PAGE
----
Warhol is recognized today as an American icon, his public image transcending even his art as he has become as famous as the celebrities he portrayed. Whereas Lichtenstein, Oldenburg, Wesselman and Rosenquist are all acknowledged as leading Pop artists alongside Warhol in the 1960s, only “Andy” has become the personification of the very era and the glamor he immortalized. It was the legendary dealer Ivan Karp of the Leo Castelli Gallery, who suggested to Warhol that he paint his first self-portrait. “You know, people want to see you. Your looks are responsible for a certain part of your fame, they feed the imagination” (I. Karp, as cited in C. Ratcliff, Andy Warhol, New York, 1983, p.52). Karp enlisted the support of pioneering Detroit collector Florence Barron. She had initially been taken to Warhol’s studio to discuss the commission of her own portrait. In what was a brilliant reversal of the typical artist-patron relationship, Barron proposed instead that she would commission Warhol to paint his portrait for her – and to turn the icon-making apparatus of his Pop art vision on himself.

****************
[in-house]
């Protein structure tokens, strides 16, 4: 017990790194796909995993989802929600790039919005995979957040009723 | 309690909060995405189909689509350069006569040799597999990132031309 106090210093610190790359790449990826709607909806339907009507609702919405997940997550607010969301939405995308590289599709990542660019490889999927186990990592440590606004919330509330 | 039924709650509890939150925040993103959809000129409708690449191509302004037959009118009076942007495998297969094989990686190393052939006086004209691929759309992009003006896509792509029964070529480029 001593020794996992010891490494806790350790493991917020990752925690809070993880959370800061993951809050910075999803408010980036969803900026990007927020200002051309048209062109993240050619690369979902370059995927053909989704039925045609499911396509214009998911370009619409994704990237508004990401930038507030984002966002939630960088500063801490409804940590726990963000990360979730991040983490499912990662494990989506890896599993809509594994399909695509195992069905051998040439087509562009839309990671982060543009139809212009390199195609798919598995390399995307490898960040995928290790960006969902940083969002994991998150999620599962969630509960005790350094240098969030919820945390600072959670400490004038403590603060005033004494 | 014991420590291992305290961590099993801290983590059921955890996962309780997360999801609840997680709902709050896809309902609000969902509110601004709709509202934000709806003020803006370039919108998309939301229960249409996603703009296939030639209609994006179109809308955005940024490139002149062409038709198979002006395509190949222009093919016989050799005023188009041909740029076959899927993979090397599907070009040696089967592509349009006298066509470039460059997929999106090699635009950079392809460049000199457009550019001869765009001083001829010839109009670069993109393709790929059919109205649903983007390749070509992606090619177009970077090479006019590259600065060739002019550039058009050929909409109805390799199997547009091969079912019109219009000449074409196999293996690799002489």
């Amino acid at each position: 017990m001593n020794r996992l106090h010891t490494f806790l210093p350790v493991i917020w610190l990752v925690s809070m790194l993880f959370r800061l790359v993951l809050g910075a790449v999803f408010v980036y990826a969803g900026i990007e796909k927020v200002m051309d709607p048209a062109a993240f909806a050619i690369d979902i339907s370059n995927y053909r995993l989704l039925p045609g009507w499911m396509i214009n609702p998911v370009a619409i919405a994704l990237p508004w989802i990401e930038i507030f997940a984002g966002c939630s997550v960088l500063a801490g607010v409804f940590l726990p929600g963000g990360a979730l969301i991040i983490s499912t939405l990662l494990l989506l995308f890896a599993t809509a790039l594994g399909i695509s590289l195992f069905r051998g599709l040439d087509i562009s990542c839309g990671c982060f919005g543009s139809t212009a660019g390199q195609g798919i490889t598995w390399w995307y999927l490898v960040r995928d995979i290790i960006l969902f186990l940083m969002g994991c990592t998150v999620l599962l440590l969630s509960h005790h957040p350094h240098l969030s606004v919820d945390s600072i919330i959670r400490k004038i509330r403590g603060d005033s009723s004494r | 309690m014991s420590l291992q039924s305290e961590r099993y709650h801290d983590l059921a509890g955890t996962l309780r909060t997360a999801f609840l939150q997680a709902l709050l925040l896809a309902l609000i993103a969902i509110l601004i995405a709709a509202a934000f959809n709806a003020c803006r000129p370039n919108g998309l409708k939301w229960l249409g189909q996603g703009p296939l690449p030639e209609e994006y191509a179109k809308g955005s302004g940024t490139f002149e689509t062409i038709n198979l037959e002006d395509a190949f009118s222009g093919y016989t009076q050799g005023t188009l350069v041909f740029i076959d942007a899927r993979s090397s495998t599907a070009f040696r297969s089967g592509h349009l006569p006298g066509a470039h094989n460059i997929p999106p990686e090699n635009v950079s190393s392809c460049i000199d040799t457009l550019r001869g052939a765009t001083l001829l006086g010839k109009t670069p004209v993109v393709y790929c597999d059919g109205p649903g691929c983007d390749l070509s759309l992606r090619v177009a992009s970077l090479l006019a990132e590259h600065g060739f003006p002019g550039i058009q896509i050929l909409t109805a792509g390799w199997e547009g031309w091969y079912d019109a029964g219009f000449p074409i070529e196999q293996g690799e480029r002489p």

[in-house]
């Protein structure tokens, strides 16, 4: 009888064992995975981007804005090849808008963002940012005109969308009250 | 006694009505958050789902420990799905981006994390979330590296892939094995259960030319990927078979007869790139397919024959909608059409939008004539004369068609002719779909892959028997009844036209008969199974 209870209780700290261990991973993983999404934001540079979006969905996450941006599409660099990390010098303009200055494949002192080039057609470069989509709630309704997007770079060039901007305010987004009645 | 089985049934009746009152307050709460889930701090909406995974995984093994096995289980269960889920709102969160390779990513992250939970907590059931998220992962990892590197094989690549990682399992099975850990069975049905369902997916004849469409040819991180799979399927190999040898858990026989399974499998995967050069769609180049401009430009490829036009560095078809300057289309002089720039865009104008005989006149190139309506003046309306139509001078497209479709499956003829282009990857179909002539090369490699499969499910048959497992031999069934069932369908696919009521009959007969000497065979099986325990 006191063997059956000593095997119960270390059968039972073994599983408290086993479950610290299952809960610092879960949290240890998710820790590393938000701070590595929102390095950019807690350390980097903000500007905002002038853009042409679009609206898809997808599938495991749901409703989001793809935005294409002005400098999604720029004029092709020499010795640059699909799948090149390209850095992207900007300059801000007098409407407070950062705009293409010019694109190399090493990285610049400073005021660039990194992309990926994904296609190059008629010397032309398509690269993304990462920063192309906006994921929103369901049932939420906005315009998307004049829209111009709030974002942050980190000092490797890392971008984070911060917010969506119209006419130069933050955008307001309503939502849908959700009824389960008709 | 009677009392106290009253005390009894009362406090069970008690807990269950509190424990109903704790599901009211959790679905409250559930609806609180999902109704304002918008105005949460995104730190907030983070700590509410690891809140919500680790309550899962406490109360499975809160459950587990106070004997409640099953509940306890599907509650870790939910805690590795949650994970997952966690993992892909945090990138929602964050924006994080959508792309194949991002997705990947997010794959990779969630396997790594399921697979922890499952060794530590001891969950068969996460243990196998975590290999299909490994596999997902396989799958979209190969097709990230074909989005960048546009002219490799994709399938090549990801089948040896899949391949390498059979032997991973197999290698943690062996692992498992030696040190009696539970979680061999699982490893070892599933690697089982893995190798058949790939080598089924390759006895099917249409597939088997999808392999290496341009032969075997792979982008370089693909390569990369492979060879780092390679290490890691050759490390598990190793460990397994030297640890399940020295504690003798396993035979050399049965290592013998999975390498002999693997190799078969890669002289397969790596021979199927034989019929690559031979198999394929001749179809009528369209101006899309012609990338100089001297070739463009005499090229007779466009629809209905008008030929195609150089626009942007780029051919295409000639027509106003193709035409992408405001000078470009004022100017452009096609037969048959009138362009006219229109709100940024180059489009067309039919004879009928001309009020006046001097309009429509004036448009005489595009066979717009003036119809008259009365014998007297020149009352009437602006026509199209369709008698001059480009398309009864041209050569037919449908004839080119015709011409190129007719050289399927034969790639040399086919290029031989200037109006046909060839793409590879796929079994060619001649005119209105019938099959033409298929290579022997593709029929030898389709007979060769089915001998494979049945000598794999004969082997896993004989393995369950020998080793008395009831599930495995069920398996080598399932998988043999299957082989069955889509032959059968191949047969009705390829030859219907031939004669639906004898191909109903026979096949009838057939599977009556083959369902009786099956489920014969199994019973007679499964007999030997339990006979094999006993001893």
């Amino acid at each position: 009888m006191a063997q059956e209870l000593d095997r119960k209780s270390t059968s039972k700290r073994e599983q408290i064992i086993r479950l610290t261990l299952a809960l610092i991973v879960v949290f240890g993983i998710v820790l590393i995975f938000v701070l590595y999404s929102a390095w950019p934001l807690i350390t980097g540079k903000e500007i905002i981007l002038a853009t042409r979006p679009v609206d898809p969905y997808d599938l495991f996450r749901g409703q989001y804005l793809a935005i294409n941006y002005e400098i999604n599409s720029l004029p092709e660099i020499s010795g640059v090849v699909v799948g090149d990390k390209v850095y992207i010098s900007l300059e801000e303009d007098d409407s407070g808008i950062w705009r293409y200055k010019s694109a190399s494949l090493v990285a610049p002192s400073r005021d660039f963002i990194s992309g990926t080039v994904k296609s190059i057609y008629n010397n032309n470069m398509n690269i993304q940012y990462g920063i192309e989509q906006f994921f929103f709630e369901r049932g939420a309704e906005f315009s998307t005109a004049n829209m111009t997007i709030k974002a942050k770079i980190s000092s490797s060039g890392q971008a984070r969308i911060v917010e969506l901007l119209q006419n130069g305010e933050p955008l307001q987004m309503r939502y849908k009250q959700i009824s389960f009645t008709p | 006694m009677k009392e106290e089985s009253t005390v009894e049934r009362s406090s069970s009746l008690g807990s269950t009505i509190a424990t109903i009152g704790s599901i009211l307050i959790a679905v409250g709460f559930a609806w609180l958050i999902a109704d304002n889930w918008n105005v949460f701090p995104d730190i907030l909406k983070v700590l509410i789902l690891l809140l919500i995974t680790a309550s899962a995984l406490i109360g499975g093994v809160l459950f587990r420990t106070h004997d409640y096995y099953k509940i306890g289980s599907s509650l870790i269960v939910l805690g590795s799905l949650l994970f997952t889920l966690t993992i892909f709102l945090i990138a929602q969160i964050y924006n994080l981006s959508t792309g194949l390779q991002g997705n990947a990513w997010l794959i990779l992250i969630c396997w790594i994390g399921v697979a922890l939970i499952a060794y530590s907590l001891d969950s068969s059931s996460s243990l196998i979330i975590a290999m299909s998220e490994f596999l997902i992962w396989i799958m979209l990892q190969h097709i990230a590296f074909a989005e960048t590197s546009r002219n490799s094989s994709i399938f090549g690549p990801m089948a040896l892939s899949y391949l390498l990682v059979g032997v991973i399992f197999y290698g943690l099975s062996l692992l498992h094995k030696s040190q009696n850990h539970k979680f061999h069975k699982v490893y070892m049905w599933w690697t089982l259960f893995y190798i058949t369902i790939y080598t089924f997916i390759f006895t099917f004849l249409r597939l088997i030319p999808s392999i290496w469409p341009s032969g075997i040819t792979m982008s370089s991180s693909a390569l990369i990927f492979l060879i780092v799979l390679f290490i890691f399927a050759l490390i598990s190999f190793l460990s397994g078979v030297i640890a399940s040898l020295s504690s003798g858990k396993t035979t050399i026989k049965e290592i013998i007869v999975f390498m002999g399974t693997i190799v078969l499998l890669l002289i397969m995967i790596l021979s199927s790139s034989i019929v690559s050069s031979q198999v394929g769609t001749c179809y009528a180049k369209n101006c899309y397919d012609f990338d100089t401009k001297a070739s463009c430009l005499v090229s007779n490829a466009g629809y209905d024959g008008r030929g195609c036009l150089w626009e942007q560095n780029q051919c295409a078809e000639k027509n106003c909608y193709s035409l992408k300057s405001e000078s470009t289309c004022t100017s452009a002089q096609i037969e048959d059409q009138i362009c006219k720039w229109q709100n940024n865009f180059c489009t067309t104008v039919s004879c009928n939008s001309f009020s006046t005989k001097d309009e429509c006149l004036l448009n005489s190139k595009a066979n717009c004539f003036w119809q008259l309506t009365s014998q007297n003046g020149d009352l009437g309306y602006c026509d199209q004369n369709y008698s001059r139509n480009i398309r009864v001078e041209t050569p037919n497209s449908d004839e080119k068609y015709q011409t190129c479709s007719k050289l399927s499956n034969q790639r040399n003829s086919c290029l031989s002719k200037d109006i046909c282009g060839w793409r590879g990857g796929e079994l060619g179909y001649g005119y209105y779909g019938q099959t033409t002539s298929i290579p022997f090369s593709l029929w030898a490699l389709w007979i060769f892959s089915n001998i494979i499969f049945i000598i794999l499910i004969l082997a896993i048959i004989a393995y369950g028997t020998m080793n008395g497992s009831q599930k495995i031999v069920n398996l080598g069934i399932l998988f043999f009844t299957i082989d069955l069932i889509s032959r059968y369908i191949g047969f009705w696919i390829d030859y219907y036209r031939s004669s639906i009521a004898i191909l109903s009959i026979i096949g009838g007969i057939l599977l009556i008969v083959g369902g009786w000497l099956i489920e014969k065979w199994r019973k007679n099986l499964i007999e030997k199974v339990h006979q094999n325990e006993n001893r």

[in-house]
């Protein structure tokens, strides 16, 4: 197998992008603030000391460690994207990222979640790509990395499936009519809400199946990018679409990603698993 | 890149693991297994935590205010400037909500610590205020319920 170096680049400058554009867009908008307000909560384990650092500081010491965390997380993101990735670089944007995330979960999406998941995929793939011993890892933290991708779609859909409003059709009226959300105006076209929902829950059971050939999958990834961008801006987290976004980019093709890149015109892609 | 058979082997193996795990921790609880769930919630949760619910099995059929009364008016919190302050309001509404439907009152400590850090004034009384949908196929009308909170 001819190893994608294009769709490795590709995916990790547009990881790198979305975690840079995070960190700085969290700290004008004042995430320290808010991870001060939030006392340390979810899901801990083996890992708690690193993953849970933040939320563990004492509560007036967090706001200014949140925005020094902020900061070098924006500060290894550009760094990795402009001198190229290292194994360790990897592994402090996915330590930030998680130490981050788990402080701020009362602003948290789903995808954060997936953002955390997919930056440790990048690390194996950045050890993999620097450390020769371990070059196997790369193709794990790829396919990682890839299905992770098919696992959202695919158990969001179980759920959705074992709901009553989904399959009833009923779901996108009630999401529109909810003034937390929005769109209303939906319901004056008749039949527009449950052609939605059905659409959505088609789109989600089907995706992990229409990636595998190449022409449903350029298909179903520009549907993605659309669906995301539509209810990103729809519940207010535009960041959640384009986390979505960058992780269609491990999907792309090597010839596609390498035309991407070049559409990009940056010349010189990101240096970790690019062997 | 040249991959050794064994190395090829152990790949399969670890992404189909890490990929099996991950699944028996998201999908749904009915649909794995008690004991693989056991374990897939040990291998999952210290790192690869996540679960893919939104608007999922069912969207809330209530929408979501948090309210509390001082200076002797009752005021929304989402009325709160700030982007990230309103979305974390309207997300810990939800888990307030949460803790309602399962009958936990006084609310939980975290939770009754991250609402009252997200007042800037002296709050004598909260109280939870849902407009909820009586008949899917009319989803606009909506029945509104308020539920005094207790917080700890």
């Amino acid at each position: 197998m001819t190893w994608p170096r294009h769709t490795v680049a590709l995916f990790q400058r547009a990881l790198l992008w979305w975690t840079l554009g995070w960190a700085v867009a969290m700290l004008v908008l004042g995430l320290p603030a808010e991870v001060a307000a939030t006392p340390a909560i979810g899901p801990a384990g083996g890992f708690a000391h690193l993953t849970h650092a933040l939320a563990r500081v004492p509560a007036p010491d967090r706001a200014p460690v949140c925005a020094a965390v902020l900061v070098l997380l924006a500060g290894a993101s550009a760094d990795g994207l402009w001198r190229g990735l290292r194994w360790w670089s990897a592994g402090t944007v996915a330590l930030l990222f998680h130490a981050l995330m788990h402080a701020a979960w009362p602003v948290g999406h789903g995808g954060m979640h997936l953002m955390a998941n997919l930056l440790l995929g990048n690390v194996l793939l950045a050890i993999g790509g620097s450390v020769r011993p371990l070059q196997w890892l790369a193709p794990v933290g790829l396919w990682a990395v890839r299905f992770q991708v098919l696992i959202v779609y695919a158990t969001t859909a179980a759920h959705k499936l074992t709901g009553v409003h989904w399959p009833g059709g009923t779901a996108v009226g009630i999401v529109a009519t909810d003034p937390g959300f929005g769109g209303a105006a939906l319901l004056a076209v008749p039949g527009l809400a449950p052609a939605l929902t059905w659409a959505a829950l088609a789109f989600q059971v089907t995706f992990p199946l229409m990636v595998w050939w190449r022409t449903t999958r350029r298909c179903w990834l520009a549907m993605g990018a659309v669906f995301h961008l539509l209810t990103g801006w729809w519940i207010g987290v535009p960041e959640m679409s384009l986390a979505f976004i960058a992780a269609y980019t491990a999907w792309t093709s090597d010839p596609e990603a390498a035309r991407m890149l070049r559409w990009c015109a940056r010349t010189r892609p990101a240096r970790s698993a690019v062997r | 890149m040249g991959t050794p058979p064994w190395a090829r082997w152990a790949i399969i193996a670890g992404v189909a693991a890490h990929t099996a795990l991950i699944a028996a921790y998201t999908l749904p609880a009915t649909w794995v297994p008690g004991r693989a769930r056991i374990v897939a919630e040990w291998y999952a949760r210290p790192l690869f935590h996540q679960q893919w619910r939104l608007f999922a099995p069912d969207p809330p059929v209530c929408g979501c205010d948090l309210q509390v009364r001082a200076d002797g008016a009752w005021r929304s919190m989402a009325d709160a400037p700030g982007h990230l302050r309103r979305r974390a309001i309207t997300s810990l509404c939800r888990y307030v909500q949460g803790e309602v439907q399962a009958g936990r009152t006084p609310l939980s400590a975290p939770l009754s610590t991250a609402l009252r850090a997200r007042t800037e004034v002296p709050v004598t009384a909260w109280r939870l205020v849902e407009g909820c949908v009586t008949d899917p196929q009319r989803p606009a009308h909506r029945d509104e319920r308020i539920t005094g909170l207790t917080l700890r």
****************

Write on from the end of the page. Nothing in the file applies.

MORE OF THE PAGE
The self-portrait has been a major subject of art history since the Renaissance, often used by artists in order to investigate and express their inner psyche and emotions. Warhol’s response to this tradition was to create a seemingly anonymous and emotionally vacant self-image. Photographing himself in a public photo-booth, and wearing a raincoat and dark sunglasses, he is dressed in the stereotypical garb of a spy or a man trying his best to hide his identity. Warhol’s first self-portrait is therefore a revealing anti-self-portrait – a serial portrayal of a person deliberately hiding from the scrutiny of the camera lens and the glare of public exposure.